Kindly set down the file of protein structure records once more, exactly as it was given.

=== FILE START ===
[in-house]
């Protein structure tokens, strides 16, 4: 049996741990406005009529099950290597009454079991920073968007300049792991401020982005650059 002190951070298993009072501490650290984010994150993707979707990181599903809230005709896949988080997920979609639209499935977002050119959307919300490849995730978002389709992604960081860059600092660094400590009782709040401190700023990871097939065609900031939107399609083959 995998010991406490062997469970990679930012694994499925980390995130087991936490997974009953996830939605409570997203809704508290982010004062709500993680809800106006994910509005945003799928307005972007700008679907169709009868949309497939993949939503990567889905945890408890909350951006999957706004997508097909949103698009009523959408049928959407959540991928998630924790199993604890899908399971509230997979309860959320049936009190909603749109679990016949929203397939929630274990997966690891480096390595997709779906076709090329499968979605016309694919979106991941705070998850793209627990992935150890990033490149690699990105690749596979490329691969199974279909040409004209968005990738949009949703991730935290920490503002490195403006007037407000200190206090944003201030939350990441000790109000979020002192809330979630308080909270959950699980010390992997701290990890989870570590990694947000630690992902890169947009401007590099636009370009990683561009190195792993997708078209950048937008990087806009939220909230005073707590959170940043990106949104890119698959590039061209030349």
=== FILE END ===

[in-house]
């Protein structure tokens, strides 16, 4: 049996741990406005009529099950290597009454079991920073968007300049792991401020982005650059 002190951070298993009072501490650290984010994150993707979707990181599903809230005709896949988080997920979609639209499935977002050119959307919300490849995730978002389709992604960081860059600092660094400590009782709040401190700023990871097939065609900031939107399609083959 995998010991406490062997469970990679930012694994499925980390995130087991936490997974009953996830939605409570997203809704508290982010004062709500993680809800106006994910509005945003799928307005972007700008679907169709009868949309497939993949939503990567889905945890408890909350951006999957706004997508097909949103698009009523959408049928959407959540991928998630924790199993604890899908399971509230997979309860959320049936009190909603749109679990016949929203397939929630274990997966690891480096390595997709779906076709090329499968979605016309694919979106991941705070998850793209627990992935150890990033490149690699990105690749596979490329691969199974279909040409004209968005990738949009949703991730935290920490503002490195403006007037407000200190206090944003201030939350990441000790109000979020002192809330979630308080909270959950699980010390992997701290990890989870570590990694947000630690992902890169947009401007590099636009370009990683561009190195792993997708078209950048937008990087806009939220909230005073707590959170940043990106949104890119698959590039061209030349």